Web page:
Feeling sad, alone, or depressed is normal. But anyone who has experienced major depressive disorder knows that it feels anything but normal. Major depressive disorder can be difficult to live with, and it causes many people to wonder what causes it. The exact cause of depression is still unknown, but scientists have theories and ideas about what can cause it, including a combination of nature and nurture. These are the most common causes and risk factors for depression.
On the nature side of the causes debate, genetics is thought to play a major role in whether someone will develop depression. Because doctors still aren’t sure what causes depression, it’s hard to determine which genes play a factor. What scientists do know though is that depression runs in families. People whose immediate family members have depression have an increased risk of also developing it.
People who suffer from alcohol and drug addiction often also have depression and anxiety. Nearly 30% of people with substance abuse problems have major or clinical depression too. The depression could come either before the addiction, in which case many people try to self-medicate through drugs and alcohol. The depression can also come afterward, due to changes in brain chemistry or from negative life events from the addiction.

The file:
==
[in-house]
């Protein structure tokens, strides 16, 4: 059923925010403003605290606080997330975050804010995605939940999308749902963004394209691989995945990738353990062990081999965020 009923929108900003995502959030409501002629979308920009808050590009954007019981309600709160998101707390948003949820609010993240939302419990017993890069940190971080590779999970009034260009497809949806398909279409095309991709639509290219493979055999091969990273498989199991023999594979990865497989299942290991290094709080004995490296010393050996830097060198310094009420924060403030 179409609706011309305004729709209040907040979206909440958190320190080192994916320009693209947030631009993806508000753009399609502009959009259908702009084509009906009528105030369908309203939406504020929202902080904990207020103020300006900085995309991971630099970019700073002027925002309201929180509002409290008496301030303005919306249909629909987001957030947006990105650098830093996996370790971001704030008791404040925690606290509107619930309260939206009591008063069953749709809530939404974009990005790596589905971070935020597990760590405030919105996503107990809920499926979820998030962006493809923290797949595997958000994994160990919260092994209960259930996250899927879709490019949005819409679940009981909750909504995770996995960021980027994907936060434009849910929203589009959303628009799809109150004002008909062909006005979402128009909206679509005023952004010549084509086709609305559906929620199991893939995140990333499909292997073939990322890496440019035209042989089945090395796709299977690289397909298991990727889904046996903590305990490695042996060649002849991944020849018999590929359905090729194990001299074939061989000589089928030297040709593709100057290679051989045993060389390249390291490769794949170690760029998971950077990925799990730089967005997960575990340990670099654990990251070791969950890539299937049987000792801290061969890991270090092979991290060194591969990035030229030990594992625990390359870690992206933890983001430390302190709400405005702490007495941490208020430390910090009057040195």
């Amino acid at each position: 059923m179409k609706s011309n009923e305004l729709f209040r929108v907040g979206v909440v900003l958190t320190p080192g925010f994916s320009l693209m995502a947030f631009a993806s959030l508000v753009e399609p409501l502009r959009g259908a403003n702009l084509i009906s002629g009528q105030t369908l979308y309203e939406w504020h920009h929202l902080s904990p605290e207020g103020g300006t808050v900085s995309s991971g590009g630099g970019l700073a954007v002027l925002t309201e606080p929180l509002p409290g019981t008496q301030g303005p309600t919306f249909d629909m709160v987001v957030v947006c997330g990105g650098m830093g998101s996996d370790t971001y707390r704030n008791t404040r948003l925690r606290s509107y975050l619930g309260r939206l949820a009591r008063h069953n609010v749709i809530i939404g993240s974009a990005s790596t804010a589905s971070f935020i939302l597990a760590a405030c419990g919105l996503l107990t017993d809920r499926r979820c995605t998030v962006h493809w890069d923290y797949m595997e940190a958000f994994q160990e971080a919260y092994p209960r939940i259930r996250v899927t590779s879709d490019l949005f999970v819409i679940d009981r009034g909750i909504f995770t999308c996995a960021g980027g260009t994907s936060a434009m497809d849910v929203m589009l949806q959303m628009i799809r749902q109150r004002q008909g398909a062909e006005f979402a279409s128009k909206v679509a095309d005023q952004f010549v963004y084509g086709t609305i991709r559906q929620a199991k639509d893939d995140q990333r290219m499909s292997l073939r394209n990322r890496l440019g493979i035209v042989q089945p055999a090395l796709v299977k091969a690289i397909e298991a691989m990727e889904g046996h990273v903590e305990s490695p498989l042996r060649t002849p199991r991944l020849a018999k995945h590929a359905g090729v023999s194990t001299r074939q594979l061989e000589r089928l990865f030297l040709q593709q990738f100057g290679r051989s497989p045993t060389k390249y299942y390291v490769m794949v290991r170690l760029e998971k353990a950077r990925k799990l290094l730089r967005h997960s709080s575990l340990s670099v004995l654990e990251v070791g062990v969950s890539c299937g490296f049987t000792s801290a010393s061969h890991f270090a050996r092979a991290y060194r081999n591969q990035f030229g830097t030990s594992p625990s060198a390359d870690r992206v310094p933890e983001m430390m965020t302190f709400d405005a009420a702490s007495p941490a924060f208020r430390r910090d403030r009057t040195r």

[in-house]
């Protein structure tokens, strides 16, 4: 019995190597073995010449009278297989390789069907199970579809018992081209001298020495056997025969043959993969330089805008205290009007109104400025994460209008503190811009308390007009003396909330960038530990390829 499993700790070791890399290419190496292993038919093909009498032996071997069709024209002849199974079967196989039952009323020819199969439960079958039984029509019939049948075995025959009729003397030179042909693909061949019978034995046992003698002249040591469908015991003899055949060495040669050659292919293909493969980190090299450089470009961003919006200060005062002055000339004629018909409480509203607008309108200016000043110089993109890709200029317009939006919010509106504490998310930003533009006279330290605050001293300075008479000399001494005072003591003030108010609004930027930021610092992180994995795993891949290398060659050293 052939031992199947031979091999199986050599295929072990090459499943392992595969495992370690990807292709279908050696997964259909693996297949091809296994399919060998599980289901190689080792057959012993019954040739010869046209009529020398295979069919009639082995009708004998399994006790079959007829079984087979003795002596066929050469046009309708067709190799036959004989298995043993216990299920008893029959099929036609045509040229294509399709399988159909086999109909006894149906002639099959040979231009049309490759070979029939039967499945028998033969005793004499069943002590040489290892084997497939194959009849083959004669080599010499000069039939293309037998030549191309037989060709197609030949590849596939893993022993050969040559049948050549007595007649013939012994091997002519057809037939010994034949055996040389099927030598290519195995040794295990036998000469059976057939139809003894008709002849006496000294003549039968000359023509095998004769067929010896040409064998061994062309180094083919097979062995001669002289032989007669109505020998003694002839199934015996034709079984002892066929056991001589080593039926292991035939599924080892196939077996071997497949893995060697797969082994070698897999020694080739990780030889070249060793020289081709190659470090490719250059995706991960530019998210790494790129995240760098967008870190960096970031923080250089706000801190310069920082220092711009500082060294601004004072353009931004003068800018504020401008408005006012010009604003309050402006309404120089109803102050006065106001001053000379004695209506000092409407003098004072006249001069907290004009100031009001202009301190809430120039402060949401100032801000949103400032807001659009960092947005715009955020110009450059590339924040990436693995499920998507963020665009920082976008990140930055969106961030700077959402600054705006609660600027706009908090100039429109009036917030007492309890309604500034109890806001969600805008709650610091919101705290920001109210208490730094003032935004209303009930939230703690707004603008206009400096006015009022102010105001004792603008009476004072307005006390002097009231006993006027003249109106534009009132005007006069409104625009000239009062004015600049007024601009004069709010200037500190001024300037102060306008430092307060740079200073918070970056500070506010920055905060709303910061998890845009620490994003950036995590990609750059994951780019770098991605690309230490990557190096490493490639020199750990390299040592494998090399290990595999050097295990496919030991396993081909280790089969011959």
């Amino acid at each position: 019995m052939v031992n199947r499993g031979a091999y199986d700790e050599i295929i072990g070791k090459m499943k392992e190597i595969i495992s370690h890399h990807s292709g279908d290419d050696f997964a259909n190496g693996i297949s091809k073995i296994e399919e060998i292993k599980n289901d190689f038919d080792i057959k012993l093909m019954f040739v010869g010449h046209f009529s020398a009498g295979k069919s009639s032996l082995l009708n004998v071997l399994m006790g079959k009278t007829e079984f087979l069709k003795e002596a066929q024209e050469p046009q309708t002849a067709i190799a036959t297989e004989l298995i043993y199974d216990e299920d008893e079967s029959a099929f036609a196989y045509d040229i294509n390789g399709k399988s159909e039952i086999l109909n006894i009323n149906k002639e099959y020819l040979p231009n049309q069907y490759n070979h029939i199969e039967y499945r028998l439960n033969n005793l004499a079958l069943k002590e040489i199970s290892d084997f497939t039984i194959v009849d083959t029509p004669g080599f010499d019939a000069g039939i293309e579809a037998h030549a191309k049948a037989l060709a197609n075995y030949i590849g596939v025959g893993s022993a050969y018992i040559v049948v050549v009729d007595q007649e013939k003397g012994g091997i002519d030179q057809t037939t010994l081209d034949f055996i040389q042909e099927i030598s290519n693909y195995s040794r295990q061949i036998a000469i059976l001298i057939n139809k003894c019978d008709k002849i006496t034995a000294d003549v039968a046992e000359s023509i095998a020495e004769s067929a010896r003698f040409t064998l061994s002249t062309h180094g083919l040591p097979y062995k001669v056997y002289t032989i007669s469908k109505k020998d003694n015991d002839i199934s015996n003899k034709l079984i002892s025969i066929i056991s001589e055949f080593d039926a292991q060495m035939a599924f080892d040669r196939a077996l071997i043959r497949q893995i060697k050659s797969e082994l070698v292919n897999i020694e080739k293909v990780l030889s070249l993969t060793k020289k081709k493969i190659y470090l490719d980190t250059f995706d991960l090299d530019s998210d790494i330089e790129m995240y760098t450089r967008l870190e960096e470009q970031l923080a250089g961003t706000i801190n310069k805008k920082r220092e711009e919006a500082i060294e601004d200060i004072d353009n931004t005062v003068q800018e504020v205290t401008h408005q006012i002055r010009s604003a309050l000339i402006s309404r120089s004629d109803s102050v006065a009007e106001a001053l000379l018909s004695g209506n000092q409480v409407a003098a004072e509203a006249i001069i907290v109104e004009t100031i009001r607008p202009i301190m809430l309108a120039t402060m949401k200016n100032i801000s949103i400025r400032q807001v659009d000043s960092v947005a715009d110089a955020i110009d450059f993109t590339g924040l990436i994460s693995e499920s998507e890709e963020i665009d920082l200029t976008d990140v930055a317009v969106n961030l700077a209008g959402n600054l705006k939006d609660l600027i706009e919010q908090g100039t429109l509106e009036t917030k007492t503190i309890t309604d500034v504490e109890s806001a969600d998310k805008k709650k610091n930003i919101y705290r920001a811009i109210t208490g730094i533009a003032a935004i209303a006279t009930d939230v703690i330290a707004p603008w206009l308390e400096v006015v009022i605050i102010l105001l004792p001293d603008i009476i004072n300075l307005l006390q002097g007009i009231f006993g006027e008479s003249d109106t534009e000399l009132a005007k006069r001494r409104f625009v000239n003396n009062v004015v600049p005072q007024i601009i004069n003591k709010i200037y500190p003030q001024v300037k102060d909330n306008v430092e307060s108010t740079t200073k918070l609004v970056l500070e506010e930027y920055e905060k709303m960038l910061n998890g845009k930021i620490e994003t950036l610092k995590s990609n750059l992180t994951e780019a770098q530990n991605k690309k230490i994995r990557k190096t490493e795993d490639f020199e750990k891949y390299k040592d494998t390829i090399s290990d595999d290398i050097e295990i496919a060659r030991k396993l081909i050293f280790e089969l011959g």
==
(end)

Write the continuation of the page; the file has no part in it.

Depression sometimes co-exists with major illnesses or is triggered by another medical condition. People with chronic or major illnesses, such as HIV/AIDS, asthma, or Parkinson’s may have what is called “secondary depression”. The change in the quality of life that comes with these disorders is thought to be the cause of secondary depression.
Some medications carry the risk and side effects of depression. Doctors warn patients about this ahead of time, and urge them to report any depression or suicidal thoughts. Patients that take drugs that carry the risk of depression are closely monitored.
Abuse, either physical, sexual, or emotional, can increase one’s vulnerability to depression. Past abuse, especially childhood abuse has an even higher risk. Depression may not develop until years after the event.
Major life events, even happy ones, can bring stress into people’s lives. Events such as starting a new job, moving, graduating, getting married, or having kids are positive, but can still lead to depression. Negative events can also cause depression such as losing a job, getting divorced, retiring, or losing a loved one.
If you or someone you love is struggling with depression do not hesitate to contact us. Depression makes you feel as if there is no hope or end to the struggle, but that is not true. With the right treatment, you can feel like yourself again.
For appointment requests please text 561-287-5042 or if you have medication concerns please text 561-409-7296.